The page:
This project developed a study on methods to increase downforce on the university’s Formula SAE vehicle by implementing a lightweight, efficient aerodynamic design. The team planned to improve the performance and reduce lap times of the vehicle with an undertray, which grants better wheel traction and stability while handling corners. Upon completion, the aerodynamic component would have allowed the PNW Motorsports team to more effectively compete at the FSAE design competition in the spring of 2020.

While reducing drag, an undertray provides the capability to direct the air beneath the vehicle chassis in a way which adds “artificial weight” to the system. A pressure gradient of high magnitude is established between the two sides of the undertray, with a low negative pressure region found beneath the body. This design is based upon the principles of fluid dynamics, in particular the venturi effect through the use of nozzles and diffusers. In this fashion, the vehicle can receive the benefits of a heavier car around corners while maintaining the higher straight-line acceleration of a lighter car.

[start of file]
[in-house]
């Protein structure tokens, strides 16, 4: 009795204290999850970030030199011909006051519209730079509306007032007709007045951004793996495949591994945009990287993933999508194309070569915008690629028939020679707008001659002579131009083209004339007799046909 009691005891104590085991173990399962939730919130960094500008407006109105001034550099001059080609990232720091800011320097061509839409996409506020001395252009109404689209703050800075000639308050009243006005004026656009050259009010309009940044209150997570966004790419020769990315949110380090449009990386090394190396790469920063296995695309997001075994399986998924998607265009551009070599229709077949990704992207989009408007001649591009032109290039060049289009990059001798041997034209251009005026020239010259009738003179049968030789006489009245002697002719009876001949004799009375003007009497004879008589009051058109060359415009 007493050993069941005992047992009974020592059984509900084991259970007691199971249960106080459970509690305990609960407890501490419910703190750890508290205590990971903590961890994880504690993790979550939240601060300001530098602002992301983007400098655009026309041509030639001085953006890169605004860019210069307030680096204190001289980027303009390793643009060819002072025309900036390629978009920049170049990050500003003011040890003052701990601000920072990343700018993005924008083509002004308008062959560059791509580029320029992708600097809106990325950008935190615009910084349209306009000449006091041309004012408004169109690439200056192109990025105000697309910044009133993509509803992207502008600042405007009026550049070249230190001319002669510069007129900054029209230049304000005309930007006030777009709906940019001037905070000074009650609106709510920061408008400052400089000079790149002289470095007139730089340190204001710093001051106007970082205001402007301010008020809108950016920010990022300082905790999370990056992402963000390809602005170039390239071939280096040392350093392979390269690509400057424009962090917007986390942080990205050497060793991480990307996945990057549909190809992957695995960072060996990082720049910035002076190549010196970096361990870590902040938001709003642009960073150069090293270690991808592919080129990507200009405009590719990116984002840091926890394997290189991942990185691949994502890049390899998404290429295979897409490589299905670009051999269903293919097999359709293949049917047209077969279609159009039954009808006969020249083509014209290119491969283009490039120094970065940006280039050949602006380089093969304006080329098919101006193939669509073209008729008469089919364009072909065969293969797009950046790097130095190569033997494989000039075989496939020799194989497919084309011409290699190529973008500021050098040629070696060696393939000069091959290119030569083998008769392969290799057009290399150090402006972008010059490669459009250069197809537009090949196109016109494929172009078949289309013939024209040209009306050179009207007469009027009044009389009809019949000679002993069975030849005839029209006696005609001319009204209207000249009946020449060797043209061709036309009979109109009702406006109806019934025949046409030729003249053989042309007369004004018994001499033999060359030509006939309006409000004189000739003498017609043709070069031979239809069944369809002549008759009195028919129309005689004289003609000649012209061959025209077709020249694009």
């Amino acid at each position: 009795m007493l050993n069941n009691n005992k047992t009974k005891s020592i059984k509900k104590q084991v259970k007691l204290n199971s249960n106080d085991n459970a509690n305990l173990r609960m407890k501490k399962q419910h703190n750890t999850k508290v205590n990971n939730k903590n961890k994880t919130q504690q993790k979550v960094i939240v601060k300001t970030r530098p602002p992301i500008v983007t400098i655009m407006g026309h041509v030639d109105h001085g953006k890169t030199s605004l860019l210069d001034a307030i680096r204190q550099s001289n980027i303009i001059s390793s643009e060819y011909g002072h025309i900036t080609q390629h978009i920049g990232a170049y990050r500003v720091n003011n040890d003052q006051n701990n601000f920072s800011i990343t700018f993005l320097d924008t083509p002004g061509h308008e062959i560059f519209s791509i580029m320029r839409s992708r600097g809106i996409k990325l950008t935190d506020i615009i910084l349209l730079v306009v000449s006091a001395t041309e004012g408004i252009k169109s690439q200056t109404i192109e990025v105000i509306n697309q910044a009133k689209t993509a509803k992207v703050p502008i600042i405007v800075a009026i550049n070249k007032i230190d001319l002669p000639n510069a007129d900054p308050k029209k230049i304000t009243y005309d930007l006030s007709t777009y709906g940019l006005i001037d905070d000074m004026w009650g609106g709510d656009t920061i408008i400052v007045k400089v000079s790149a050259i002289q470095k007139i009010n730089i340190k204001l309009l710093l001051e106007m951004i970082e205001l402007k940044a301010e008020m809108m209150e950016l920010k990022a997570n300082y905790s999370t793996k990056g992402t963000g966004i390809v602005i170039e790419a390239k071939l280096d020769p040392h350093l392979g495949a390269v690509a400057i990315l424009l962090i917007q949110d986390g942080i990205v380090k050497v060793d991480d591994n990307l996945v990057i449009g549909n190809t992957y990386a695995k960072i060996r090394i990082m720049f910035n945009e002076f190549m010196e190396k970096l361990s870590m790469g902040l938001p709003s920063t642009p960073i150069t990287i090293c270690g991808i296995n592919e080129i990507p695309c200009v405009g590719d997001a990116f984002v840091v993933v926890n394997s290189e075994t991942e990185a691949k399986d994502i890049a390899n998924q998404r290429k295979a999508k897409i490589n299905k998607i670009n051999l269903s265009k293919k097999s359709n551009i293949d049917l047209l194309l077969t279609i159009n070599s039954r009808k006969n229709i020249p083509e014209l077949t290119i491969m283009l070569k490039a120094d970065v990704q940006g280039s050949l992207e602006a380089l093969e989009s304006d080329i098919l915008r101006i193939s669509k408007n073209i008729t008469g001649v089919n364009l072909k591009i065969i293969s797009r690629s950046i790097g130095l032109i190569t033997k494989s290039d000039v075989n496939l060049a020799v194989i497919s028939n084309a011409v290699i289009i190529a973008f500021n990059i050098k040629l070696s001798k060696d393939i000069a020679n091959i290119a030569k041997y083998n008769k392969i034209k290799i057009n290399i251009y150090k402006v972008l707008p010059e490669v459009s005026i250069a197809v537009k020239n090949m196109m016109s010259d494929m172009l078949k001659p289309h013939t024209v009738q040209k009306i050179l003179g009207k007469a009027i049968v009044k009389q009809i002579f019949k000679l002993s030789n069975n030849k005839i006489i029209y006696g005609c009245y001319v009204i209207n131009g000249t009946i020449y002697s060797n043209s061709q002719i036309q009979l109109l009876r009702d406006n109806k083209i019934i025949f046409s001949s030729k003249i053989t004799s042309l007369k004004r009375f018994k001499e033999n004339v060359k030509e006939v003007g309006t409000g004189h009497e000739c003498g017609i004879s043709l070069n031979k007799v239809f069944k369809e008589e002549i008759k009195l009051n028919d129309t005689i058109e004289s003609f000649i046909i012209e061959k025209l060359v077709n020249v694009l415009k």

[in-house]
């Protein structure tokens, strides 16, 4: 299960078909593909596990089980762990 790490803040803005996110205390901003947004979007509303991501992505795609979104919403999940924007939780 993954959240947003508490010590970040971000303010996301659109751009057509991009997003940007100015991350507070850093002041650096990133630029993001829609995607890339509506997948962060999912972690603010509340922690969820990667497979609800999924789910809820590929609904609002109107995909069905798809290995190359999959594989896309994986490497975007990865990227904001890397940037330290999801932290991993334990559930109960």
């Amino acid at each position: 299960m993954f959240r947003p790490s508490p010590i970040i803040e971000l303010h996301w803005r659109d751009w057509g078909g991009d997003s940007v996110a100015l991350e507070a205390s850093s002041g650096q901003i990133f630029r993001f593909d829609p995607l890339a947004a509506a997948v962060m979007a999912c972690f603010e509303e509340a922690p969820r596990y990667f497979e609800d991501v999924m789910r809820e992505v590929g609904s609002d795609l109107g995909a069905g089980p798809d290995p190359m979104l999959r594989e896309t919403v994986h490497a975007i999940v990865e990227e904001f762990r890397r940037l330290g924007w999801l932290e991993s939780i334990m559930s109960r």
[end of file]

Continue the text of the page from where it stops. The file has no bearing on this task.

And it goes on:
This report describes the use of simulation software in the design of an undertray, as well as the approach to manufacture it. Two-dimensional benchmark cases were performed in the replication of results obtained in a literature search. Subsequently, the undertray model was optimized with CFD and FEA/FEM techniques to obtain a component that was prepared for manufacturing. An operating procedure was established to outline the complicated steps of its assembly. Finally, it provides future aerodynamics teams with a solid foundation upon which improvements can be made.

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